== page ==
Putting up a story on Sunday because Prayag is one of my favourite writers. away and also share. Over to Prayag.
“Beards are cool. I’ve thought so since before there were articles on the internet about them. Even when I couldn’t grow one I knew that I would when I finally could.
My father, and most of his friends, most of whom had either attended film school or abused drugs or gone to rehab together, all wore beards. I thought they were a cool fucking crowd. For a part of my life, I believed these were the kind of men I should aspire to be like because they were the only kind I had to look up to.
They’d meet every Sunday – these cool, bearded ex-junkies – at whichever church or Catholic school was hosting their Narcotics Anonymous support group that week. Afterward, they’d hang around and smoke cigarettes and discuss Austrian jazz or Polish arthouse cinema, and whine about how things just weren’t getting any better for them.
The conversations were all fixated around vague dissatisfactions with their wives and parents and children, which were never fully (or at least reasonably) articulated, and only got worse with time. These men were tortured artists, crazed intellectuals, eccentric freethinkers, or at least that’s how they fancied themselves. They’d squandered their brains and bodies on addiction, and were now weaning themselves off dope only to adopt a more damaging habit: delusional self-pity. They’d enable and supply each other.
When I was five years old my parents decided not to live together any more. Life rearranged itself into a new routine before I had any time to feel properly sad about it. Weekdays were spent with Ma, who made me finish my schoolwork and paid for my vaccinations and took me to the movies and eventually also bought me my first shaving kit. Weekends I’d visit my dad in his new apartment, where I usually watched him watching whatever cricket match was on that day. In the evenings he’d play jazz and stroke his beard, telling me what a bitch my mother was.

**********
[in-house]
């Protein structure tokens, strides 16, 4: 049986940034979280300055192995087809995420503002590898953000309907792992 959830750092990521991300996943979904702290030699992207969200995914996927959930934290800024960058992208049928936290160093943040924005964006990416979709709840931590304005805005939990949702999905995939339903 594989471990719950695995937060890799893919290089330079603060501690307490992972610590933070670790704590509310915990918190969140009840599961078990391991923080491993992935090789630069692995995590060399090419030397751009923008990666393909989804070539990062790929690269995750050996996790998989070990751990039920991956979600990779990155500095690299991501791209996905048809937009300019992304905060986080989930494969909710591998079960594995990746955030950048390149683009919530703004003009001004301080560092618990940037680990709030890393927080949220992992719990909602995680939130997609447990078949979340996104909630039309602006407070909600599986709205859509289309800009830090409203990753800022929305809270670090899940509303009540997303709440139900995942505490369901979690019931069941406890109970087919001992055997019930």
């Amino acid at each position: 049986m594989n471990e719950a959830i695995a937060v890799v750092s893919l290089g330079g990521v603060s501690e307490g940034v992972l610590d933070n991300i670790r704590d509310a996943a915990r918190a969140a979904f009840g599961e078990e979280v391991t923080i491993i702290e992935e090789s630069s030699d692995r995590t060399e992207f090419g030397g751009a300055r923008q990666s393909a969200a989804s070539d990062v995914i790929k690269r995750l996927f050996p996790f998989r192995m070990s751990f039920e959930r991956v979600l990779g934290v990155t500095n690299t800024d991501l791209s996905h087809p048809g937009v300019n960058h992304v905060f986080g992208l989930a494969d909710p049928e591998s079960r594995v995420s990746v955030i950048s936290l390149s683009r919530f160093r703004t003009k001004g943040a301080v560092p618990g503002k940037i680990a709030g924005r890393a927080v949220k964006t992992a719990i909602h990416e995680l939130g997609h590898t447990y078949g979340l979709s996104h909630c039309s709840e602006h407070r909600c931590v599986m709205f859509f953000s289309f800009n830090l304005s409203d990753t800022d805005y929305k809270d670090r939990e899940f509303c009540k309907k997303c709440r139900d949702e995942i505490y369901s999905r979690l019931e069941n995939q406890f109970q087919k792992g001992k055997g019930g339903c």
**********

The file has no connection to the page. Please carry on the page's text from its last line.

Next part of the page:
A few months after he moved out my father got rid of his beard. He took to shaving every Sunday morning, and I was fascinated by this ritual. I’d hoist myself onto a stepstool to brush my teeth, otherwise I couldn’t see myself in the mirror above the sink, and I’d observe my dad’s reflection as he stood behind me, repeating the same sequence of actions week after week. He was a slow, careful shaver; did a fucking neat job of it every time. He cut himself only once and there wasn’t a lot of blood but I cried because even a little blood is a lot of scary when you’re that young. When I asked my dad how long I’d have to wait before I could shave myself, he went out and bought a new razor, unfastened the blade, handed it over and said, “Start practicing”. I used toothpaste for shaving cream.
The first time I shaved for real, I was fifteen years old. The smell of my father’s aftershave came back to me that day with a clarity that refuses to now obviate itself from memory. I’d ask him what aftershave that was, except we haven’t spoken in years. I don’t remember his favorite jazz records or the names of his friends. They were a transient crowd anyway, always finding newer people to commiserate with.
The last time I met my father was in a courtroom, which is where most relationships go to die. On our first day in court he came up to me and said “Wow, son, I didn’t recognize you with that beard”.
Motherfucker wouldn’t have recognized me without it.”